The last of the Autumn leaves

Autumn is a second spring when every leaf is a flower – Albert Camus

I thought I would get a final few snaps of the pretty colours on the trees before the wind, rain and frost took their toll. The lovely yellows and oranges (which are masked by the green chlorophyll colour in the growing season) are now revealed as the chlorophyll breaks down. Some trees, like maples, make new pigments, giving rise to different shades of red and purple. 


10 thoughts on “The last of the Autumn leaves

  1. I love the ephemeral quality of your images, particularly the header image. And the shadow of one leaf cast upon another. Little pops of wonder. Do you spend long trying to get the perfect image?

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    1. Thanks Ali. Quite often I like to go against the grain and photograph into the sunlight. I think I had the perfect light and it was a bit windy, so it gave the images a blurred movement. The shadow of one leaf cast upon another was perhaps more luck than judgement.
      I did not use a tripod, these were hand held, just looking through the lens finding an interesting view. But until I ‘process’ them, I have no real idea what they will look like. My camera monitor is very small, so what I think looks like a perfect shot turns out to be the opposite. I take a lot of pictures but keep only a few. I don’t take too long, because I lose interest else!


  2. A couple of years ago I researched the widely circulated Camus “quotation.” I put the word in quotation marks (how ironic!) because that wording isn’t accurate. The original turns out to be from his 1944 play Le malentendu (The Misunderstanding), but the wording is slightly different from the widely quoted version. In the play, the character Martha asks “Qu’est-ce que l’automne?” (“What is autumn?”). The character Jan replies: “Un deuxième printemps, où toutes les feuilles sont comme des fleurs.” (“A second spring, when all the leaves are like flowers.”) The widely quoted version, then, drops the question; gloms the two sentences together; changes the plurals to singulars; and omits the word comme (like) and the comma before it, thereby turning the original simile into a metaphor.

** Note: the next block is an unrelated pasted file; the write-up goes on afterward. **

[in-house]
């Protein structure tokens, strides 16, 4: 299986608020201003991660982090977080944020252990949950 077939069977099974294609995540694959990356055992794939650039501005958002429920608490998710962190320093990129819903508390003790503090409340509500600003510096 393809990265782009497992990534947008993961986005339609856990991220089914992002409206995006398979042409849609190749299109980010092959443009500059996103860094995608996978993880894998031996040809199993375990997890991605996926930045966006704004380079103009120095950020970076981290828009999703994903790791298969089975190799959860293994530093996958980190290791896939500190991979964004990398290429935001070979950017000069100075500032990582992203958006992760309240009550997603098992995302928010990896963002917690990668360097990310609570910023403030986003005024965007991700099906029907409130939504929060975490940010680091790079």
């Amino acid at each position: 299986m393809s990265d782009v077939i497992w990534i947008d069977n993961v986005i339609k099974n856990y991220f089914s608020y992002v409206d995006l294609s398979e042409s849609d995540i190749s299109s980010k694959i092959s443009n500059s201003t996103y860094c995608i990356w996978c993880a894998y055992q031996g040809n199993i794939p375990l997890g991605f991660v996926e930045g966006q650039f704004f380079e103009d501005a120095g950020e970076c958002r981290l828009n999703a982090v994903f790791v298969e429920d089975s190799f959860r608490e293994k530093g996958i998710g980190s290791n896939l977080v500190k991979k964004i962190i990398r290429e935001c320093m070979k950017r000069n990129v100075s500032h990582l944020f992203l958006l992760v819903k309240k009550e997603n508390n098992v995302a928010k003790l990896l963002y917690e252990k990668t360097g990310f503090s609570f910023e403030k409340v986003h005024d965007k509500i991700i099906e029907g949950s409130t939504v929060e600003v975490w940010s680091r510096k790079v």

In any event, happy autumn leaves to you.

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    1. I came across it on Twitter and thought it expressed how I felt about Autumn. But I didn’t know that it was originally from two sentences. Another interesting bit of information. Thank you!


    2. Unfortunately, it’s not unusual for “quotations” on the Internet to be inaccurate. A statement may be incorrectly worded or may get attributed to the wrong person. Even when an Internet quotation is accurate and attributed to the right person, rarely are we told the source—the essay, poem, speech, book, interview, etc., that it’s from.

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